Continuing his research into the Western Australian Centenary medal of 1929, Glenn Burghall uncovers the story of a special gold version made for King George V.


Midway through the Western Australian Centenary Year of 1929, the Deputy-Master of the Royal Mint, Perth Branch, Major Hugh Corbet, suggested that a gift of a gold replica of the Centenary Medal should be sent to King George V.

This idea was taken up by the Western Australian Historical Society, which set up a Shilling Fund for the purpose, and sought donations from the descendants of pioneer families. A ‘pioneer family’ was deemed to have been one who had arrived in the Swan River Colony before 1850.

In the following weeks there was a steady flow of small donations, and in the first week of December there was £12/1/ in the fund. Convener Vern Hamersley had concerns that they wouldn’t get much of a medal with that amount. The cost of a W.A. Centenary Medal weighing 2.2 ounces, struck from locally mined and refined gold, was quoted at £11.

On Tuesday 17th of December, 1929, a Vice-President of the W.A. Historical Society, Edith Cowan, performed the ceremonial ribbon-cutting to strike the King’s medal. By this time about £17 had been collected, and local manufacturing jeweller, J.C. Taylor, was given the task of creating an artistic presentation of the medal.

Royal Collection Trust/© Her Majesty Queen Elizabeth II 2016

Image credit: Royal Collection Trust/© Her Majesty Queen Elizabeth II 2016

The medal was embedded into a round wooden base made from local timbers, and surrounded by an inscribed circlet of gold which featured cut outs of gum leaves. The message engraved onto the circlet is quite lengthy, and the workmanship is outstanding.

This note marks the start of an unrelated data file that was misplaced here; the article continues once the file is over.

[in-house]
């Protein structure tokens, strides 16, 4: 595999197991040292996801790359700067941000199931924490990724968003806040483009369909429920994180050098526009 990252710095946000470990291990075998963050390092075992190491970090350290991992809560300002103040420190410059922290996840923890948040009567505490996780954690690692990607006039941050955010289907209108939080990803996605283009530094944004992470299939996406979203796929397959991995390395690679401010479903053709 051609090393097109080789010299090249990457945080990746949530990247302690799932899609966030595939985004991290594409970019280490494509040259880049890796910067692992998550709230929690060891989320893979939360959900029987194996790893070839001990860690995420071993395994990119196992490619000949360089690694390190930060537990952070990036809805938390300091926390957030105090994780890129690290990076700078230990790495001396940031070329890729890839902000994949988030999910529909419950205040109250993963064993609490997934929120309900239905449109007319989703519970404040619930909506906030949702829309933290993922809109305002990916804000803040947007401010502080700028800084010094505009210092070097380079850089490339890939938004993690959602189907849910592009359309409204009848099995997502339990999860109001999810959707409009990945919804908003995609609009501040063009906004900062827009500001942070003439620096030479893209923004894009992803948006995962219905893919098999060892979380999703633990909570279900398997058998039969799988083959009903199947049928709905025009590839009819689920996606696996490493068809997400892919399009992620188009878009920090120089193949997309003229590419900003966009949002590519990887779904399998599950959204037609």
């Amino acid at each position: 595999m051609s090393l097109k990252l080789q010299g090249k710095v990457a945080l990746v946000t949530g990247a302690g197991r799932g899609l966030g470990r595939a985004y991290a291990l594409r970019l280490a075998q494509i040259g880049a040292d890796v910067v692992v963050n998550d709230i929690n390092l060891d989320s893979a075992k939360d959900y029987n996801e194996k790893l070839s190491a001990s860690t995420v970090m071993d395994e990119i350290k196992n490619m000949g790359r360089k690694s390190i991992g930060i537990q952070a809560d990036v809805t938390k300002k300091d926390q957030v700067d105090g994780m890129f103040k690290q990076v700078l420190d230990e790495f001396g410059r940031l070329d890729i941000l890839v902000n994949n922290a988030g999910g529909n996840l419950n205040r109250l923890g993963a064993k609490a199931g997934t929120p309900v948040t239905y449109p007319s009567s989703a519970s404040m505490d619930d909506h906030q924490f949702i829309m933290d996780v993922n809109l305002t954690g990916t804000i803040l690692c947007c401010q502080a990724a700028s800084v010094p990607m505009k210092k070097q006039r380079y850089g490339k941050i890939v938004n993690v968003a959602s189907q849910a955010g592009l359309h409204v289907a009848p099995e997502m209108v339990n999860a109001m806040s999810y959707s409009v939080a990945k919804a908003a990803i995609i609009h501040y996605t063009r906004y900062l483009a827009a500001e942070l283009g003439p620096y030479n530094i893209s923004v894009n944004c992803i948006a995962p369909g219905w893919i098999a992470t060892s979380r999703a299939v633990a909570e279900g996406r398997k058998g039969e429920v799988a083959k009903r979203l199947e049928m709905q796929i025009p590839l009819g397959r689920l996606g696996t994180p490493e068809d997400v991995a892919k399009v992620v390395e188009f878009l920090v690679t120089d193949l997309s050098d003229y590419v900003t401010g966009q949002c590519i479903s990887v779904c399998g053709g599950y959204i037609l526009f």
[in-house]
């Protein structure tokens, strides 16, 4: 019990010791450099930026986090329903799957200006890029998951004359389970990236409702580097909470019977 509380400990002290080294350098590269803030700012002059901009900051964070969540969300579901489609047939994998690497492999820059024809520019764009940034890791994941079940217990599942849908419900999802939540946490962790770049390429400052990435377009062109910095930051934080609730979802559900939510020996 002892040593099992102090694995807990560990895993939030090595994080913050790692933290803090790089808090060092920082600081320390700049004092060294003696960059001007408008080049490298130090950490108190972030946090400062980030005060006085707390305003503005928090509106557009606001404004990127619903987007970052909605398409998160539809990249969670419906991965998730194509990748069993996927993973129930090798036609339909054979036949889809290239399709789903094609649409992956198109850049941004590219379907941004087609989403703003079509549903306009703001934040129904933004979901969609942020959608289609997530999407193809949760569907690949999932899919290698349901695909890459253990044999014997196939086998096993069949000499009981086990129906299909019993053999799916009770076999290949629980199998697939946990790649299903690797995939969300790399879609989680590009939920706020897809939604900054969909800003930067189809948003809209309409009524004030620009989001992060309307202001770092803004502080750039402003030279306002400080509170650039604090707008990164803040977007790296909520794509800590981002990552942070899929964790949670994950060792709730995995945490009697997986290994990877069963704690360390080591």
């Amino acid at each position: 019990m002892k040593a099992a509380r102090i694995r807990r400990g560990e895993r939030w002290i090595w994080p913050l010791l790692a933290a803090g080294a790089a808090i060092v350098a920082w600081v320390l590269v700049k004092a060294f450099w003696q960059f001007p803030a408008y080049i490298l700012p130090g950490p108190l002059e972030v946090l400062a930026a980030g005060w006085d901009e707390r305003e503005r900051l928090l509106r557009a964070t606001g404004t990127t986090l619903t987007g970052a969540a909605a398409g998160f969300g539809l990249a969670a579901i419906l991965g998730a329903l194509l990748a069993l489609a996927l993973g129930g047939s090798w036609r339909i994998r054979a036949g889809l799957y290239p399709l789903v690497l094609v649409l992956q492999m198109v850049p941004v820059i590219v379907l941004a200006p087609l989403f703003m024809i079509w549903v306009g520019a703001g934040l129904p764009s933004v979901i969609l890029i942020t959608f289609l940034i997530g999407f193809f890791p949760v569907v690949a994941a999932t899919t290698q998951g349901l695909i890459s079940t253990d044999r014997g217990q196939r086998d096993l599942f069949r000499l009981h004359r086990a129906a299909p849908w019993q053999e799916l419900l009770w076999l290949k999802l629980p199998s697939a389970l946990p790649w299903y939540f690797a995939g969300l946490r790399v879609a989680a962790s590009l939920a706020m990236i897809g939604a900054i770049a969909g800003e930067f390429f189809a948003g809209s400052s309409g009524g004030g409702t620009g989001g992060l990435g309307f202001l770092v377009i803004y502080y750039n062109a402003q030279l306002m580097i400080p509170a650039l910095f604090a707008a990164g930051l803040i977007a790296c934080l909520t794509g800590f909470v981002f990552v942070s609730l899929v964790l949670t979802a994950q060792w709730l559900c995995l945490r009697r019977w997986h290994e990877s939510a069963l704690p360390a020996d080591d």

The finished work was put on display in Taylor’s premises in Forrest Place, Perth, in the second week of the New Year, before it was then despatched to King George on January 20.

On April 22 the Governor of W.A., Sir William Campion received a despatch from the Secretary of State for the Dominions (Lord Passfield) acknowledging the King’s appreciation and pleasure at receiving such a beautiful gift and sentiments of affection.

From records held at the Royal Western Australian Historical Society, at the time of sending in her donation Maude Sanderson of Lesmurdie, had concerns that the medal would get lost in amongst the other curiosities she had seen in the corridors of Windsor Castle.

In 2014 the Royal Collection Trust placed an image of the gift in its online catalogue, and even though it is catalogued as “Box and Cover 1929” its historical significance is no less diminished. By publishing the image, concerns that the item had been misplaced, or even worse, damaged in the Windsor Castle fire of 1992, were dispelled.

The gold Centenary Medal is mounted with the obverse showing, which is quite unusual, because the main reason for providing the present was to commemorate Western Australia’s Centenary. The medal cannot be removed from its mounting.
Trust staff were also able to provide an answer to that question, finding on inspection that a bronze Western Australia Centenary 1929 Medal showing the reverse “rampant swan” is embedded on the underneath side of the mounting block.

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May 232016